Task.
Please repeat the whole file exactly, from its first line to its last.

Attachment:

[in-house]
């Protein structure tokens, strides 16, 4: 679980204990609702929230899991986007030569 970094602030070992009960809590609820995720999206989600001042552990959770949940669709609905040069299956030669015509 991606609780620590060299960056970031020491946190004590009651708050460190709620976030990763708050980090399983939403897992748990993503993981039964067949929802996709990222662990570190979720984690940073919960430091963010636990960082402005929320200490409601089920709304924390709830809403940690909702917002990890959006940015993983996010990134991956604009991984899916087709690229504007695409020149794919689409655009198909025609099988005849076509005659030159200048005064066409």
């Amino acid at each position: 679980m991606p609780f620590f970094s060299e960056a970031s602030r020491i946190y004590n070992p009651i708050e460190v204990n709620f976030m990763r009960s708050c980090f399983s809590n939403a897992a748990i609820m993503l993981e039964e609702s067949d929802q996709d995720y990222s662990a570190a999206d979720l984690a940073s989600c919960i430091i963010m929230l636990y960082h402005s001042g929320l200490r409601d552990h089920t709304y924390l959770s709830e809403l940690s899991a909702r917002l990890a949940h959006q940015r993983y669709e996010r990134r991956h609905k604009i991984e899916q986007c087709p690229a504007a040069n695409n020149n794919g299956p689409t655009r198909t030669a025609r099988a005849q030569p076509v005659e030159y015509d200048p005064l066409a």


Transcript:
[in-house]
């Protein structure tokens, strides 16, 4: 679980204990609702929230899991986007030569 970094602030070992009960809590609820995720999206989600001042552990959770949940669709609905040069299956030669015509 991606609780620590060299960056970031020491946190004590009651708050460190709620976030990763708050980090399983939403897992748990993503993981039964067949929802996709990222662990570190979720984690940073919960430091963010636990960082402005929320200490409601089920709304924390709830809403940690909702917002990890959006940015993983996010990134991956604009991984899916087709690229504007695409020149794919689409655009198909025609099988005849076509005659030159200048005064066409």
């Amino acid at each position: 679980m991606p609780f620590f970094s060299e960056a970031s602030r020491i946190y004590n070992p009651i708050e460190v204990n709620f976030m990763r009960s708050c980090f399983s809590n939403a897992a748990i609820m993503l993981e039964e609702s067949d929802q996709d995720y990222s662990a570190a999206d979720l984690a940073s989600c919960i430091i963010m929230l636990y960082h402005s001042g929320l200490r409601d552990h089920t709304y924390l959770s709830e809403l940690s899991a909702r917002l990890a949940h959006q940015r993983y669709e996010r990134r991956h609905k604009i991984e899916q986007c087709p690229a504007a040069n695409n020149n794919g299956p689409t655009r198909t030669a025609r099988a005849q030569p076509v005659e030159y015509d200048p005064l066409a």